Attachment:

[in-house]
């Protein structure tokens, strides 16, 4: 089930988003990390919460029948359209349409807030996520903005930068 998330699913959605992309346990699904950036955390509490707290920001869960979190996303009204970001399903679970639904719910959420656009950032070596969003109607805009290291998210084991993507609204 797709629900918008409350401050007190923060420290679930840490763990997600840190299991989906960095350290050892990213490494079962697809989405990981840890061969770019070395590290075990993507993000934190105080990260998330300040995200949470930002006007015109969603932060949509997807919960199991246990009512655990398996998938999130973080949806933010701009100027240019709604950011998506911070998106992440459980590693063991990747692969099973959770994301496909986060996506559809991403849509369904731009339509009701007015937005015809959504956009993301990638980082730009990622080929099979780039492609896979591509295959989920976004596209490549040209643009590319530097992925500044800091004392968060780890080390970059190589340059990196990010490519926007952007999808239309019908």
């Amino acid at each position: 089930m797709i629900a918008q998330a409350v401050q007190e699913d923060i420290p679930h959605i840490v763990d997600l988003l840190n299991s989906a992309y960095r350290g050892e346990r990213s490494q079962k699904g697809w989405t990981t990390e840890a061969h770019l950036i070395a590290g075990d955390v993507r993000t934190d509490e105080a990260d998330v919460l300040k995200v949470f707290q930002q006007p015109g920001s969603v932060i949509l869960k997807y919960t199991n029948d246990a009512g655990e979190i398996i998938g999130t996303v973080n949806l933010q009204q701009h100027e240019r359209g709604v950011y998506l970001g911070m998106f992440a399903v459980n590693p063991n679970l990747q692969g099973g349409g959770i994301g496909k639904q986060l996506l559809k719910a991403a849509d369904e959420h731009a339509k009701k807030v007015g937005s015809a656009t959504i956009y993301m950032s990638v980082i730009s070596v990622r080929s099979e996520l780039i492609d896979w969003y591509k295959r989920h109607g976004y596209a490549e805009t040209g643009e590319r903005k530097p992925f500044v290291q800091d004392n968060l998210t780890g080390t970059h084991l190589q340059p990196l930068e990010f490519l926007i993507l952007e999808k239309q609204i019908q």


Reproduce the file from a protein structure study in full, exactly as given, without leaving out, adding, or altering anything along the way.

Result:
[in-house]
């Protein structure tokens, strides 16, 4: 089930988003990390919460029948359209349409807030996520903005930068 998330699913959605992309346990699904950036955390509490707290920001869960979190996303009204970001399903679970639904719910959420656009950032070596969003109607805009290291998210084991993507609204 797709629900918008409350401050007190923060420290679930840490763990997600840190299991989906960095350290050892990213490494079962697809989405990981840890061969770019070395590290075990993507993000934190105080990260998330300040995200949470930002006007015109969603932060949509997807919960199991246990009512655990398996998938999130973080949806933010701009100027240019709604950011998506911070998106992440459980590693063991990747692969099973959770994301496909986060996506559809991403849509369904731009339509009701007015937005015809959504956009993301990638980082730009990622080929099979780039492609896979591509295959989920976004596209490549040209643009590319530097992925500044800091004392968060780890080390970059190589340059990196990010490519926007952007999808239309019908």
């Amino acid at each position: 089930m797709i629900a918008q998330a409350v401050q007190e699913d923060i420290p679930h959605i840490v763990d997600l988003l840190n299991s989906a992309y960095r350290g050892e346990r990213s490494q079962k699904g697809w989405t990981t990390e840890a061969h770019l950036i070395a590290g075990d955390v993507r993000t934190d509490e105080a990260d998330v919460l300040k995200v949470f707290q930002q006007p015109g920001s969603v932060i949509l869960k997807y919960t199991n029948d246990a009512g655990e979190i398996i998938g999130t996303v973080n949806l933010q009204q701009h100027e240019r359209g709604v950011y998506l970001g911070m998106f992440a399903v459980n590693p063991n679970l990747q692969g099973g349409g959770i994301g496909k639904q986060l996506l559809k719910a991403a849509d369904e959420h731009a339509k009701k807030v007015g937005s015809a656009t959504i956009y993301m950032s990638v980082i730009s070596v990622r080929s099979e996520l780039i492609d896979w969003y591509k295959r989920h109607g976004y596209a490549e805009t040209g643009e590319r903005k530097p992925f500044v290291q800091d004392n968060l998210t780890g080390t970059h084991l190589q340059p990196l930068e990010f490519l926007i993507l952007e999808k239309q609204i019908q």